“Although I have to stress, since my wife is here, that I’m a fluffy husband,” he said, reaching out to squeeze the hand of photographer wife Lena Herzog, sitting at his side.
“He’s very sweet,” she confirmed.
The 73-year-old Herzog lost his decidedly un-fluffy collaborator Kinski when the actor died in 1991. Eight years later Herzog paid tribute to their tumultuous relationship in the film My Best Fiend, one of his most bracingly personal works. “I learned mostly from my own mistakes. I am a product of my own shortcomings, a product of trial and error,” he said, reflecting on the late Kinski.
“Yes, it’s OK that there’s somebody out there who yells at the top of his lungs. Why not? There’s nothing wrong about it. The film was made, it was finished, and it’s a very fine one. There were some other incidents that have become notorious, yes, but it doesn’t count much. It doesn’t count much. The only thing that counts is what you see on the screen.”
“Nobody cares what sort of a pestilence the young Marlon Brando was on his sets,” he argued. “We see Brando in On the Waterfront, for example, and he’s phenomenal. It’s simply forgotten what kind of behavior, how long he overslept on shooting days. Who cares if Marilyn Monroe always came two hours late for shooting? It’s just a little arabesque.”
As for his methods handling stars in his other films, he flashed back to a moment working with Nicolas Cage on the set of Bad Lieutenant: Port of Call New Orleans.
“There was a very significant episode with Nicolas Cage on the second or third day of shooting,” he recalled. “He came to me: ‘Werner, I know you hate to have endless discussions with your actors about motivations and the background of the figure and what’s going on day and night. I have one simple question. Why is the lieutenant so bad? Is it the drugs? Is it the aftermath of Hurricane Katrina? Is it the corruption of the police force? Is it the dysfunction of the family he grew up with?’”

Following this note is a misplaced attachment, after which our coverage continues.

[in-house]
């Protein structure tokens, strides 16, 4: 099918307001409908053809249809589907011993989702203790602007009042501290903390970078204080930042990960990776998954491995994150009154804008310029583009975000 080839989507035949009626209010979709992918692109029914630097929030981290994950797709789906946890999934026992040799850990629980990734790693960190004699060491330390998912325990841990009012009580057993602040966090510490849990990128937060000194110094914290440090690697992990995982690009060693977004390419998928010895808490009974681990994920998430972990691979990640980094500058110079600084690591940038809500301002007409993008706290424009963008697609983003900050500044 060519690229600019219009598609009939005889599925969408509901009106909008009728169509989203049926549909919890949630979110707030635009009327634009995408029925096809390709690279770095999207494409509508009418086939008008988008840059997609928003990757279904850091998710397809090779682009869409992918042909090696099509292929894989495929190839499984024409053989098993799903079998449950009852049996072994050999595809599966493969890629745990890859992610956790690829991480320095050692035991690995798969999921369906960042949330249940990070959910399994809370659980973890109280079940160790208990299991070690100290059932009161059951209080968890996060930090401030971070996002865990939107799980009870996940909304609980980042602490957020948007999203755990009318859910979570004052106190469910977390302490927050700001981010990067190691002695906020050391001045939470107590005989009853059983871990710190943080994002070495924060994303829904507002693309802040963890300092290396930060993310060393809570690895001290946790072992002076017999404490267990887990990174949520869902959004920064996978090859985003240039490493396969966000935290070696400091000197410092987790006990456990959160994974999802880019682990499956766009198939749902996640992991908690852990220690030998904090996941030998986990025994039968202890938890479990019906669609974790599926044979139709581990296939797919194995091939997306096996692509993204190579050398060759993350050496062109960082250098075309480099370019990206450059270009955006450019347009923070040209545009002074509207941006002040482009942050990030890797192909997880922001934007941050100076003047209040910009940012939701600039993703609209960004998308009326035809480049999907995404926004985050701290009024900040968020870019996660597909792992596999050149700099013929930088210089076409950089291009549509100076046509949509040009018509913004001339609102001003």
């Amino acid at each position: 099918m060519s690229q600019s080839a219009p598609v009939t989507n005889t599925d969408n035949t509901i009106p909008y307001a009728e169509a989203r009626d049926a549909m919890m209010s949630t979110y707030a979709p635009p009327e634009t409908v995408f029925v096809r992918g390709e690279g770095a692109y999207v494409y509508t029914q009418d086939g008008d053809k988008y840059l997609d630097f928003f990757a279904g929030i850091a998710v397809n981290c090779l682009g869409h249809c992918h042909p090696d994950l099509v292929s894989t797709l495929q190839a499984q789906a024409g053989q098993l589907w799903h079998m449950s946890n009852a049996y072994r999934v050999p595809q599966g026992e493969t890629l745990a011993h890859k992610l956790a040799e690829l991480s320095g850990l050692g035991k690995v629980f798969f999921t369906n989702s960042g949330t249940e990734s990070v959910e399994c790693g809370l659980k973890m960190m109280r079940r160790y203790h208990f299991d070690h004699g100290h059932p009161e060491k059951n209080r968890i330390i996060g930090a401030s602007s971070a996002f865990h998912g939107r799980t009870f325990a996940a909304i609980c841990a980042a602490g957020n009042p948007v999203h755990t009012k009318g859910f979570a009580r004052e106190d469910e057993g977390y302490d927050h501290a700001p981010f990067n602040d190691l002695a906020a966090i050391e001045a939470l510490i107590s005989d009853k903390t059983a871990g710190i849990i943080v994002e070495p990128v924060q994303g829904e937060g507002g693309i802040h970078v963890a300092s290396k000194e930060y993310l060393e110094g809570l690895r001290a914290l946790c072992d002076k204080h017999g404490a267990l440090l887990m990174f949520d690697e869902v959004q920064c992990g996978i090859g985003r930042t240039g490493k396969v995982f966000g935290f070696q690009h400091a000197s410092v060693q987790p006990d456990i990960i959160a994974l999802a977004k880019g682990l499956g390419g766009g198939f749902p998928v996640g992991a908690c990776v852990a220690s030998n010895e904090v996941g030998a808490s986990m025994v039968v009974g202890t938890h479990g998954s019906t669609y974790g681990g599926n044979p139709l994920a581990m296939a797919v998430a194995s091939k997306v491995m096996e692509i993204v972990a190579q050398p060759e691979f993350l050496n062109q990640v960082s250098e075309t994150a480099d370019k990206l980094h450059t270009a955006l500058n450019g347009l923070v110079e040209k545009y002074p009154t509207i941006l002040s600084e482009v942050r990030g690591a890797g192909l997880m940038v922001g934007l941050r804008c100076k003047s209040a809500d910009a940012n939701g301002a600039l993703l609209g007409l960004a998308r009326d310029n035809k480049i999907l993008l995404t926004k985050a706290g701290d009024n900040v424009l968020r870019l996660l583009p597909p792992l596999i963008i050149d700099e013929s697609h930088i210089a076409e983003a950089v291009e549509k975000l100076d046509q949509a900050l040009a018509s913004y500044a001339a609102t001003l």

“I said, ‘Just stop it,’” Herzog remembered. “I said to him, ‘Nicolas, there is such a thing like the bliss of evil… Go for it.’” He paused.
“And he said: ‘Got it. I got it.’ And he was wonderful.”
Herzog seldom goes to the movies, but he will watch the occasional “odd thing” at home. He still waxes ecstatic over his known love for WWE, comparing the operatic shenanigans of the McMahon family to the dramatic works of the ancient Greeks. “Of course, Sophocles and Euripides are a very sophisticated high culture form of it. But I do believe, and there is some evidence, that they had very crude origins which are not unlike the stories, the drama—the invented drama—around Wrestlemania.”
He chuckled, recapping the storylines that captivated him in the world of professional wrestling. “The very exotic dramas, with the owner of the franchise wheeling his blind wife into the ring, she with sunglasses and allegedly blinded, he with three buxom babes on his arm… his son climbing into the ring and attacking the father—not for his behavior against the mother, but because he wouldn’t give him enough money from the franchise! It’s very, very beautiful stuff.”
WWE came into Herzog’s life, like many of the “strange things” he watches, “because I want to keep the finger on the pulse. I want to know in which kind of world I am.”